Maynard Dixon

 

Maynard Dixon, “Lone Bull”, 1918, Oil on Canvas, Private Collection

Maynard Dixon’s stay at Cut Bank Creek, on the Blackfeet Reservation in Montana, ended in early October, 1917 when snow and biting cold arrived forcing him to return to San Francisco. Energized by his experience, he started to produce work drawn from his experiences in the Glacier Park and on the Blackfeet Reservation. For several years afterwards, some of Dixon’s most notable Native American- themed paintings emerged from his Montgomery Street studio, among them “Lone Bull”.

In this 1918 painting, Dixon has captured the image of a young Blackfeet man astride his horse, dressed in only a breechcloth and leggings, relaxed but keeping a close watch over the camp’s horse herd. Beyond them the vast Montana prairie rolls toward the horizon. The Montana stay unleashed a period of creative accomplishments for Dixon as he shifted from a quasi-impressionist approach to a post-impressionist style defined by strong brush strokes, bold color patterns, and careful design.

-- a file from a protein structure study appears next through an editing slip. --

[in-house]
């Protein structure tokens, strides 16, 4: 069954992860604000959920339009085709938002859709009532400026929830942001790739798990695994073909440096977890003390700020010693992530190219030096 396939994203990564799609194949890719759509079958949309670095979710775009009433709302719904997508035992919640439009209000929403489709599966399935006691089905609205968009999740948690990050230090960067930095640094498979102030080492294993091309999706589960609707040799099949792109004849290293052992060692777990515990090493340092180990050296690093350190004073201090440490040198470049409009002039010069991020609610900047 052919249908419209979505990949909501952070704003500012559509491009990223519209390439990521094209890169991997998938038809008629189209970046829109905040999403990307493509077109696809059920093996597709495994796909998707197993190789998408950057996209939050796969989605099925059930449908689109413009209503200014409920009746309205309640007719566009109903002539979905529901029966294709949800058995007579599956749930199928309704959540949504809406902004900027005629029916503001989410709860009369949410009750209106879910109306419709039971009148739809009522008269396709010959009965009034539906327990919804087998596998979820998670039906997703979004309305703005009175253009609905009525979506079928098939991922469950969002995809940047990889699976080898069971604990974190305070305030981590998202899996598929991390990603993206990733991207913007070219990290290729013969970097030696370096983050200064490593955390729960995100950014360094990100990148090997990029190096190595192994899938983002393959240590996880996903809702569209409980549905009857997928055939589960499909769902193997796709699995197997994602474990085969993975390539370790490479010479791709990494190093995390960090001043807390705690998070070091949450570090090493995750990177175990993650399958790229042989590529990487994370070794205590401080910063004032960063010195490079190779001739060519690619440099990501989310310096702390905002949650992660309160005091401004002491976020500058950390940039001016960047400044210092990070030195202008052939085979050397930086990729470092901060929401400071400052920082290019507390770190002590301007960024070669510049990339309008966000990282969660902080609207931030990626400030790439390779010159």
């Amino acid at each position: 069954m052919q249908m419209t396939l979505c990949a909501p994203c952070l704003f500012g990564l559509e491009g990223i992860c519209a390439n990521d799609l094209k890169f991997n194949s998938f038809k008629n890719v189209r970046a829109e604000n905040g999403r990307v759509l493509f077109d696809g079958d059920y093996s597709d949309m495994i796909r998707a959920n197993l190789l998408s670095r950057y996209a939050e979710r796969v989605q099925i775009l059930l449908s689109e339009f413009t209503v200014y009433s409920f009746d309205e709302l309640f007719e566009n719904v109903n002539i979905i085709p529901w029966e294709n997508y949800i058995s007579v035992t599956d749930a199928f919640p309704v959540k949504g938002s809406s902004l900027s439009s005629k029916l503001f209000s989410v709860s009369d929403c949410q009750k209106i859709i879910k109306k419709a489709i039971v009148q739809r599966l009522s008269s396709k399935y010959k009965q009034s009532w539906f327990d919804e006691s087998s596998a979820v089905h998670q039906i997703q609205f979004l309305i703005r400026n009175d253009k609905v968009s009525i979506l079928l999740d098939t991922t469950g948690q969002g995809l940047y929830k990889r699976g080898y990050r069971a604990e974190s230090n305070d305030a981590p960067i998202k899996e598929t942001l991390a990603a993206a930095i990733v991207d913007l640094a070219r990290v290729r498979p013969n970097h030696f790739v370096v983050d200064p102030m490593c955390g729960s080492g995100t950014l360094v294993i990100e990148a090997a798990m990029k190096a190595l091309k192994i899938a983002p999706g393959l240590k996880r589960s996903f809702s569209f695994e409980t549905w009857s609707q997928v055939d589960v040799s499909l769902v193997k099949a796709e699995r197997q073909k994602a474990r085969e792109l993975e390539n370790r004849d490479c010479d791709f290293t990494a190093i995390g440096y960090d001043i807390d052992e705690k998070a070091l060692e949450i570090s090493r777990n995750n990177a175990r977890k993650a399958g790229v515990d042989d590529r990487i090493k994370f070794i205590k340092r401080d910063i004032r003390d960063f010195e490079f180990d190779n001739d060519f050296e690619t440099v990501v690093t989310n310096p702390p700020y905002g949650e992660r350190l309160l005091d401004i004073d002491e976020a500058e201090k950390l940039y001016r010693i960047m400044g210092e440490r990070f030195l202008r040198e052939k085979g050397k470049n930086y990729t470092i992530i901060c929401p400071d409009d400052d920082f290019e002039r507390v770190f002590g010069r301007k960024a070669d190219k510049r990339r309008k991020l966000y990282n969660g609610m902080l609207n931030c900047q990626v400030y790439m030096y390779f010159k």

Like a number of other artists of his generation, Dixon embraced the idea that the Native American stood as a counterpoint to the destructive forces unleashed by the rise of an industrial-oriented America. For Dixon, the Indian lived and moved and had their being drawn from an older, better way of knowledge and behavior. The theme in “Lone Bull” was replicated in 1920 when Dixon painted “Pony Boy”, one of his most iconic images.

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